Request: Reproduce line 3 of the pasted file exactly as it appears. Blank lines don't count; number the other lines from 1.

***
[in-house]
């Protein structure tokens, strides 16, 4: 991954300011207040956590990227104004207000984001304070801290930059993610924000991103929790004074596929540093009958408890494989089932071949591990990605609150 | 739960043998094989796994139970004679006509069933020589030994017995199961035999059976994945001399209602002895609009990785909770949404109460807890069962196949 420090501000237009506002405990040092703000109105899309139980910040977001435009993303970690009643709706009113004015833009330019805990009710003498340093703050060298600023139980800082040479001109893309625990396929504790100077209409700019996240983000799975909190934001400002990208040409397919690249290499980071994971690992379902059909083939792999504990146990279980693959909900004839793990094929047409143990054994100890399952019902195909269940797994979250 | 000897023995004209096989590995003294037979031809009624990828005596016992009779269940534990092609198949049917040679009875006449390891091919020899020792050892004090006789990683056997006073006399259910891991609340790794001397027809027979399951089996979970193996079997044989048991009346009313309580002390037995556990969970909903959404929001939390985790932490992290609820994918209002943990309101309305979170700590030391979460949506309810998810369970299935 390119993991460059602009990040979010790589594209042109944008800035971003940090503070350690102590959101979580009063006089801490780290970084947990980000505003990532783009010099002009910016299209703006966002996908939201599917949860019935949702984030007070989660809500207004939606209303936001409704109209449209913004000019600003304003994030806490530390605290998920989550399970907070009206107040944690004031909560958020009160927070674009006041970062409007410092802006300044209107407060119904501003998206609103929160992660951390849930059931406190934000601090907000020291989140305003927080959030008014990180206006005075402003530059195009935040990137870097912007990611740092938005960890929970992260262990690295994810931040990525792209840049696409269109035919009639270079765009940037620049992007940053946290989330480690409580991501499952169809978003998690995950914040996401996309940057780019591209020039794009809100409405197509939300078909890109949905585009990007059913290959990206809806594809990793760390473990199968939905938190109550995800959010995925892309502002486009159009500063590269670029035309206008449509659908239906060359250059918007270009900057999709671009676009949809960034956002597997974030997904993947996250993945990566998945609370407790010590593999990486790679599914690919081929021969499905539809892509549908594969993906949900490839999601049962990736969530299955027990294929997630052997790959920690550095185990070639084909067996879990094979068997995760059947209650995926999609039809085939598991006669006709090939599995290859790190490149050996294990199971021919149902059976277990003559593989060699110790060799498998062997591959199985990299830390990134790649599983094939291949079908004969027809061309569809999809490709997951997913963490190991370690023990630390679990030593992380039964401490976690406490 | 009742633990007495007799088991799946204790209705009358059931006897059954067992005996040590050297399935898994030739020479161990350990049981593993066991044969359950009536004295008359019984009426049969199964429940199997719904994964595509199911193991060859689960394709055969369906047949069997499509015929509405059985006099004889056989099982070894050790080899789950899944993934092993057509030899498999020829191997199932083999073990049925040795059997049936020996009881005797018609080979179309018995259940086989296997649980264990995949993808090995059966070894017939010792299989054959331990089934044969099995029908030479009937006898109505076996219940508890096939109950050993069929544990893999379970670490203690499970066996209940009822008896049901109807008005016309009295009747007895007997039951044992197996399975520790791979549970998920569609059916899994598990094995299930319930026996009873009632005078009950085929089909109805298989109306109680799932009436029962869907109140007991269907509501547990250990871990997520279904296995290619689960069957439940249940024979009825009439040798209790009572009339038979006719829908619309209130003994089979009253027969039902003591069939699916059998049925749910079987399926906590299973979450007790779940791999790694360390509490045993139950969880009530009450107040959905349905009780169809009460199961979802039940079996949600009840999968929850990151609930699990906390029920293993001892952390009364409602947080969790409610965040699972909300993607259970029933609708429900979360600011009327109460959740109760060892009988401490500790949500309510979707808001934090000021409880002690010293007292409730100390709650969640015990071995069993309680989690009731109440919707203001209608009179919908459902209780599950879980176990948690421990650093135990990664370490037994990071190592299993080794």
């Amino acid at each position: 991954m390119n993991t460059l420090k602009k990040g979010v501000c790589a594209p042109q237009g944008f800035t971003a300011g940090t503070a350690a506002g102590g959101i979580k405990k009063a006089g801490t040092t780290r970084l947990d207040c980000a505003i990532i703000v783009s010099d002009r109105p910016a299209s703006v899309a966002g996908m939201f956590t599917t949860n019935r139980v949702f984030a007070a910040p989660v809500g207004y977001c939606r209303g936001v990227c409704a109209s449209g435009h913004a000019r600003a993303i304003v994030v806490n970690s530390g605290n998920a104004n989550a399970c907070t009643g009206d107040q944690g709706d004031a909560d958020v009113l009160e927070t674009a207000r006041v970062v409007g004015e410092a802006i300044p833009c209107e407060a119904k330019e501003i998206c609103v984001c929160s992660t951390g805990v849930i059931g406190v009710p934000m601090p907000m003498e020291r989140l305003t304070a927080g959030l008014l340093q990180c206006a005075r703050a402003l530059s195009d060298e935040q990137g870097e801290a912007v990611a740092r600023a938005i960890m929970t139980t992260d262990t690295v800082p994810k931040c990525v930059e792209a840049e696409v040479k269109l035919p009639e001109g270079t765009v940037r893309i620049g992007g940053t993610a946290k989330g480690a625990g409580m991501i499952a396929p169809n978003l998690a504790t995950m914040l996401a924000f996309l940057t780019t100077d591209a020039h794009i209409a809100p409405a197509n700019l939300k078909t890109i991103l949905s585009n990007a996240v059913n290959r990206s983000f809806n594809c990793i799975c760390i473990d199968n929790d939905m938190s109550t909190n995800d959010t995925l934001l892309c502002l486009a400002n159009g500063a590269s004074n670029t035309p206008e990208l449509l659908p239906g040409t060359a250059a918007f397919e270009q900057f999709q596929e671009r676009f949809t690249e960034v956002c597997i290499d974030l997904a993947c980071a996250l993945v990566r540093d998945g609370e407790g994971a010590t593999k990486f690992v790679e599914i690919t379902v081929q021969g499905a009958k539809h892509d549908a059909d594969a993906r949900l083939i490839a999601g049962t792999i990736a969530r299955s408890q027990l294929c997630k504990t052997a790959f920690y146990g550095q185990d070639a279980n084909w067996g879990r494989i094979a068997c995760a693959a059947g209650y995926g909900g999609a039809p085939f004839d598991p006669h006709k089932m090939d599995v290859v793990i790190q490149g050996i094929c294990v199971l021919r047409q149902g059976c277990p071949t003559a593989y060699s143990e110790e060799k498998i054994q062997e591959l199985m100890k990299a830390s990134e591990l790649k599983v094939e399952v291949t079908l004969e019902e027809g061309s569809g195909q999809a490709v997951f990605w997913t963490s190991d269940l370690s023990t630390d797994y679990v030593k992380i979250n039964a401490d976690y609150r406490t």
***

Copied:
């Amino acid at each position: 991954m390119n993991t460059l420090k602009k990040g979010v501000c790589a594209p042109q237009g944008f800035t971003a300011g940090t503070a350690a506002g102590g959101i979580k405990k009063a006089g801490t040092t780290r970084l947990d207040c980000a505003i990532i703000v783009s010099d002009r109105p910016a299209s703006v899309a966002g996908m939201f956590t599917t949860n019935r139980v949702f984030a007070a910040p989660v809500g207004y977001c939606r209303g936001v990227c409704a109209s449209g435009h913004a000019r600003a993303i304003v994030v806490n970690s530390g605290n998920a104004n989550a399970c907070t009643g009206d107040q944690g709706d004031a909560d958020v009113l009160e927070t674009a207000r006041v970062v409007g004015e410092a802006i300044p833009c209107e407060a119904k330019e501003i998206c609103v984001c929160s992660t951390g805990v849930i059931g406190v009710p934000m601090p907000m003498e020291r989140l305003t304070a927080g959030l008014l340093q990180c206006a005075r703050a402003l530059s195009d060298e935040q990137g870097e801290a912007v990611a740092r600023a938005i960890m929970t139980t992260d262990t690295v800082p994810k931040c990525v930059e792209a840049e696409v040479k269109l035919p009639e001109g270079t765009v940037r893309i620049g992007g940053t993610a946290k989330g480690a625990g409580m991501i499952a396929p169809n978003l998690a504790t995950m914040l996401a924000f996309l940057t780019t100077d591209a020039h794009i209409a809100p409405a197509n700019l939300k078909t890109i991103l949905s585009n990007a996240v059913n290959r990206s983000f809806n594809c990793i799975c760390i473990d199968n929790d939905m938190s109550t909190n995800d959010t995925l934001l892309c502002l486009a400002n159009g500063a590269s004074n670029t035309p206008e990208l449509l659908p239906g040409t060359a250059a918007f397919e270009q900057f999709q596929e671009r676009f949809t690249e960034v956002c597997i290499d974030l997904a993947c980071a996250l993945v990566r540093d998945g609370e407790g994971a010590t593999k990486f690992v790679e599914i690919t379902v081929q021969g499905a009958k539809h892509d549908a059909d594969a993906r949900l083939i490839a999601g049962t792999i990736a969530r299955s408890q027990l294929c997630k504990t052997a790959f920690y146990g550095q185990d070639a279980n084909w067996g879990r494989i094979a068997c995760a693959a059947g209650y995926g909900g999609a039809p085939f004839d598991p006669h006709k089932m090939d599995v290859v793990i790190q490149g050996i094929c294990v199971l021919r047409q149902g059976c277990p071949t003559a593989y060699s143990e110790e060799k498998i054994q062997e591959l199985m100890k990299a830390s990134e591990l790649k599983v094939e399952v291949t079908l004969e019902e027809g061309s569809g195909q999809a490709v997951f990605w997913t963490s190991d269940l370690s023990t630390d797994y679990v030593k992380i979250n039964a401490d976690y609150r406490t």